The exodus of Armenians to the West is much more known about. The Apostolic Armenian Church has two prelatures in the United States and one in Canada, and these refer to the Catholicossate of Cilicia. Since 1898 a diocese of the Armenian church of America, which is also called the ‘eastern diocese’, has existed, and since 1927 there has also been a Californian diocese, known as the ‘western diocese’. In the census of 2000 about 385,000 Americans declared that they had Armenian origins. The first Armenian church was built in Worcester in Massachusetts in 1891 and the oldest church on the west coast was that built in 1901 in Fresno, California. Significant Armenian communities are also to be found in South America (Argentina, Brazil, Uruguay) and Australia.

 

In Europe, Armenians are massively present in France (500,000) but are also to be found in Germany, Great Britain, Belgium Switzerland and Italy.

 

 

The smaller Armenian-Catholic Church had its Exarchate of Our Lady of Narek, New York, raised to a diocese and this has under its jurisdiction the 25,000 Catholic Armenians who are resident in the United States of America (divided into seven parishes) and 10,000 residents in Canada (two parishes). Small Armenian-Catholic communities are also present in South America. The Apostolic Exarchate for Latin America and Mexico has about 12,000 faithful and the archdiocese of San Gregorio de Narek en Buenos Aires has 16,000 faithful. In France there are about 30,000 Catholic Armenians in the diocese of the Holy Cross of Paris (six churches). The Evangelical Armenian Church is well rooted in the United States of America, Canada, Uruguay, France (13 churches), Australia, England and Belgium.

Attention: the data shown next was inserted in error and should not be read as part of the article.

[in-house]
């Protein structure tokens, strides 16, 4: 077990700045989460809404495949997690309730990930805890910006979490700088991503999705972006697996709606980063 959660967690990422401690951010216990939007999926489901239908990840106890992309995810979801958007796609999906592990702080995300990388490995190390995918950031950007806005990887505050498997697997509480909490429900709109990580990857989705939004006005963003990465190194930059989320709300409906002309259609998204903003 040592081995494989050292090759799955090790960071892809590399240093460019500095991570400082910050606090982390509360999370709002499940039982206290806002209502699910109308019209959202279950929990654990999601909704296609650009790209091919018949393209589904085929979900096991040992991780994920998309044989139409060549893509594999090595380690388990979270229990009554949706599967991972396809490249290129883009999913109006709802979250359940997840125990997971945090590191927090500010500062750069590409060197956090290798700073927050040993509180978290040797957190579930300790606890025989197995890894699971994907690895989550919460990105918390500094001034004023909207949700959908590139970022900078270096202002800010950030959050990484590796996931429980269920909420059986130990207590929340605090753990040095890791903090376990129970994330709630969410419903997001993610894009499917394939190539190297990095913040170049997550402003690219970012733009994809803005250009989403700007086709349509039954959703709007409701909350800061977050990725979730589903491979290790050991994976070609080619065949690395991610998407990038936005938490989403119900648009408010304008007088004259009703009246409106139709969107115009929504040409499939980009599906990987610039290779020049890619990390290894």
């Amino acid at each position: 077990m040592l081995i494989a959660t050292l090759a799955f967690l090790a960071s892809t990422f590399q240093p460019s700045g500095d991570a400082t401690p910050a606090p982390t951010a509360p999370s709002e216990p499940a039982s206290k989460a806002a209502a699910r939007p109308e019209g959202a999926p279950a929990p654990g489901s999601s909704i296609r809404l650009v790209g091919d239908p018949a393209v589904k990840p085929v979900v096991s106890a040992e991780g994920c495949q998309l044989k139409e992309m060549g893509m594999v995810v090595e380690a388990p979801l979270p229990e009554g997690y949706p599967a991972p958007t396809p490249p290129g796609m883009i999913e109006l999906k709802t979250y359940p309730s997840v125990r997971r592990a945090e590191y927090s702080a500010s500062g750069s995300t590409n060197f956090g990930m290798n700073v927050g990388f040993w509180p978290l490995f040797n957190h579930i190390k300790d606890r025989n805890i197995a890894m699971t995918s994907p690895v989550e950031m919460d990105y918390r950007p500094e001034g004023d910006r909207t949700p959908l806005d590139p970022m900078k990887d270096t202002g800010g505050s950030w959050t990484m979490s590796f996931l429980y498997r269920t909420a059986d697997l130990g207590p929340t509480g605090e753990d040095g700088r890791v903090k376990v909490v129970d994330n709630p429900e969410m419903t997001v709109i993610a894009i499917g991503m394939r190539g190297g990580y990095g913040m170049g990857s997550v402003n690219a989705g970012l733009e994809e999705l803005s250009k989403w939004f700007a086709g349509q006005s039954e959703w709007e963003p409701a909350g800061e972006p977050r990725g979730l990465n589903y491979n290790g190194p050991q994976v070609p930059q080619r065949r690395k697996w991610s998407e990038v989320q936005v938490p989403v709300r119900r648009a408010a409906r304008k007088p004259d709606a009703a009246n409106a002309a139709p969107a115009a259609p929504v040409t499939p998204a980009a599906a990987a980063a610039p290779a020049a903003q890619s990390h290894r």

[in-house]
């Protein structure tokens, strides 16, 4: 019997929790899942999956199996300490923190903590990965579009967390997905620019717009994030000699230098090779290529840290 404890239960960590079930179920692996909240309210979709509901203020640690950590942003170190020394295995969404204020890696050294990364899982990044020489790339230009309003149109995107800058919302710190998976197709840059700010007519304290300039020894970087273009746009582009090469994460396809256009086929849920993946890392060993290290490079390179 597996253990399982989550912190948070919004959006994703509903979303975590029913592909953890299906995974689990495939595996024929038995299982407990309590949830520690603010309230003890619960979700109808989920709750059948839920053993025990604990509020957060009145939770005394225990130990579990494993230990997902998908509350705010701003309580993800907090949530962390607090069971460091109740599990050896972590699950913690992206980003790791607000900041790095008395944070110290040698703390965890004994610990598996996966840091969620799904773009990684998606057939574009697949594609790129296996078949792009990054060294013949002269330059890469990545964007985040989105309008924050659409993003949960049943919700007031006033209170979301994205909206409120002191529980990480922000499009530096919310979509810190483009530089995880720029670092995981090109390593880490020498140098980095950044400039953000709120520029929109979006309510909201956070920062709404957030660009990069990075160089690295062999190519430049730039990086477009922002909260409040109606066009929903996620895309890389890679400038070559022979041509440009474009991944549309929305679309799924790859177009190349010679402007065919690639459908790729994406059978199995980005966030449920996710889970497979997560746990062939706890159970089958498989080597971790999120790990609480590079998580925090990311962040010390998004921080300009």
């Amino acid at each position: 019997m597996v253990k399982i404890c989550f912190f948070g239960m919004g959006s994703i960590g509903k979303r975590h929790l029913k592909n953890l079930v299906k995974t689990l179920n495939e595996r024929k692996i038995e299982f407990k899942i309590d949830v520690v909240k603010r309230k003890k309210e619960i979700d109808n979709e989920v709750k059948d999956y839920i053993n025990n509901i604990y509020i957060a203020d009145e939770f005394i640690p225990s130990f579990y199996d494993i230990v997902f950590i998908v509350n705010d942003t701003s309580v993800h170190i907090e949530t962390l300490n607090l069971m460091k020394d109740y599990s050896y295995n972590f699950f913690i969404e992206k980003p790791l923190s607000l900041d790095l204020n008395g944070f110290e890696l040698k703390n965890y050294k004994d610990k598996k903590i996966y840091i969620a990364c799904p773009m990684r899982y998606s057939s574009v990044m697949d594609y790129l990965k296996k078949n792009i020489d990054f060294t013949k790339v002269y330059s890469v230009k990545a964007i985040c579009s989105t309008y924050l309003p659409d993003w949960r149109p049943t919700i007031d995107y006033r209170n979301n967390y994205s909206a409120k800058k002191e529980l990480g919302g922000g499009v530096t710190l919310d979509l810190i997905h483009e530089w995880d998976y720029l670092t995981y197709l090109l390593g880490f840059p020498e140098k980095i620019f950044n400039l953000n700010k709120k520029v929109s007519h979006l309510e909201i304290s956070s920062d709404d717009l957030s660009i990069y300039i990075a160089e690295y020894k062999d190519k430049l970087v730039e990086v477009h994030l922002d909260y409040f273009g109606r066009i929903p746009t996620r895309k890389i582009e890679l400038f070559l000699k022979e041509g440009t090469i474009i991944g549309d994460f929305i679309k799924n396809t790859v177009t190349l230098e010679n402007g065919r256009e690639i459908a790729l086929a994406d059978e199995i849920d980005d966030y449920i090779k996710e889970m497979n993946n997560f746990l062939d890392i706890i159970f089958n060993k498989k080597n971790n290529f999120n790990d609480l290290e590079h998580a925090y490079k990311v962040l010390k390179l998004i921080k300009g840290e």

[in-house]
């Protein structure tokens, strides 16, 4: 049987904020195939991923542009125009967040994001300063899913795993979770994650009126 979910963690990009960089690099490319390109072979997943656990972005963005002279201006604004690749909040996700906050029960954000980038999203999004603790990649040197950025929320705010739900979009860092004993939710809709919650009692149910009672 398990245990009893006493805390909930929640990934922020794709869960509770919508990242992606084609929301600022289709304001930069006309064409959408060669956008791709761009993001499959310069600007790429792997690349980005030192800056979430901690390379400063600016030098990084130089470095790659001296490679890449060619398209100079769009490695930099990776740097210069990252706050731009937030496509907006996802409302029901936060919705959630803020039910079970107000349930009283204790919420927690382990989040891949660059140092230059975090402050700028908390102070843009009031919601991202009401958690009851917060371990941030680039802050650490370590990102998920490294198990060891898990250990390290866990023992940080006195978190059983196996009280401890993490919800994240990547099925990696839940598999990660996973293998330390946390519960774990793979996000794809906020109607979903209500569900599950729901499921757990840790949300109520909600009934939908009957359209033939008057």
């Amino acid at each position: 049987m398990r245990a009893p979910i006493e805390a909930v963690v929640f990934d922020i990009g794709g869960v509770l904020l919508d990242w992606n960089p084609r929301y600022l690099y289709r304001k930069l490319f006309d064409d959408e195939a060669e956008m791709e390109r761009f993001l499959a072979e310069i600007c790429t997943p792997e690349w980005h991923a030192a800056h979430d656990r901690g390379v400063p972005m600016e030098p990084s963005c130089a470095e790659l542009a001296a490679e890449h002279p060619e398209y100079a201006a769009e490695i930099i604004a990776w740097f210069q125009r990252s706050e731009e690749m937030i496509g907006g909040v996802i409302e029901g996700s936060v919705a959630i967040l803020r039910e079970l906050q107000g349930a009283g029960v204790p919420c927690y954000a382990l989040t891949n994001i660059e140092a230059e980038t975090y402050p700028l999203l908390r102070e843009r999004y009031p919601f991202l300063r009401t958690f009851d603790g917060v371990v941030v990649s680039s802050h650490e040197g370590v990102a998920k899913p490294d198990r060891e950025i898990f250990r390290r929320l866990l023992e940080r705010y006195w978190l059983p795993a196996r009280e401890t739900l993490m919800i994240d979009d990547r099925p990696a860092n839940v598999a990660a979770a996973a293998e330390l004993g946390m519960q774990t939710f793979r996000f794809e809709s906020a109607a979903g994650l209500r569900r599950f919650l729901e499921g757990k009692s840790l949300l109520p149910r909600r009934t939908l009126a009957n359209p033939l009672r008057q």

For some years the historic resistance of the faithful of the Orthodox Coptic Church to the temptations of emigration has begun to seriously weaken. It is calculated that this exodus has involved at least half a million people. Under Shenouda III this Church has spread to fifty-countries in the world, with the creation of four hundred churches outside Egypt. An indicative fact of this expansion is the Los Angles area where in the place of the single church that was opened in 1970, today there are twenty-eight churches, served by forty-three priests. The Copts now have a capillary presence in at least thirty States of the Union and one hundred and eighty Copt priests and monks from the dioceses of North America took part in the ninth seminar for priests that was held in August 2006. Side by side with the archdiocese of North America, with a patriarchal residence in Cedar Grove (New Jersey), are the diocese of Los Angeles-South-California-Hawai and the diocese of the South of the United States. In 2006 the Pope of Alexandria ordained a bishop for Brazil and another for Bolivia. The constant flow of Copts to Australia led in 1999 to the division of the Australian diocese into two, with one headquarters in Sydney (including Singapore, Thailand and Japan) and the other in Melbourne (including New Zealand and the Fiji Islands). These dioceses also run schools and nursing homes.

 

In Europe as well there has been an extraordinary increase in Copt structures and churches. In a few years new dioceses have been established in Italy (Milan-North Italy, Turin-Rome-South Italy), the British Isles (Birmingham-Midlands, Stevenage-Glastonbury, Ireland-Scotland-North East England), Germany, France (Toulon) and Austria. For a Church that lays emphasis on monastic life monasteries and seminaries could not fail to exist. A significant number have been opened outside Egypt, for example in Los Angeles, Cedar Grove (Jersey City), Corpus Christi (Texas), Sydney, Melbourne, Stevenage (England), Froeffelbach (Germany) and Lacchiarella (Milan).

 

 

Although it still does not have diocesan structures outside Egypt, the Catholic Copt Church has seen the number of its communities abroad grow in countries ranging from Canada to Australia. This is demonstrated by the long pastoral visit made in 2005 by the Patriarch Stefanos Ghattas to the communities of the Church in Paris, Los Angeles, Toronto, Montreal and New York.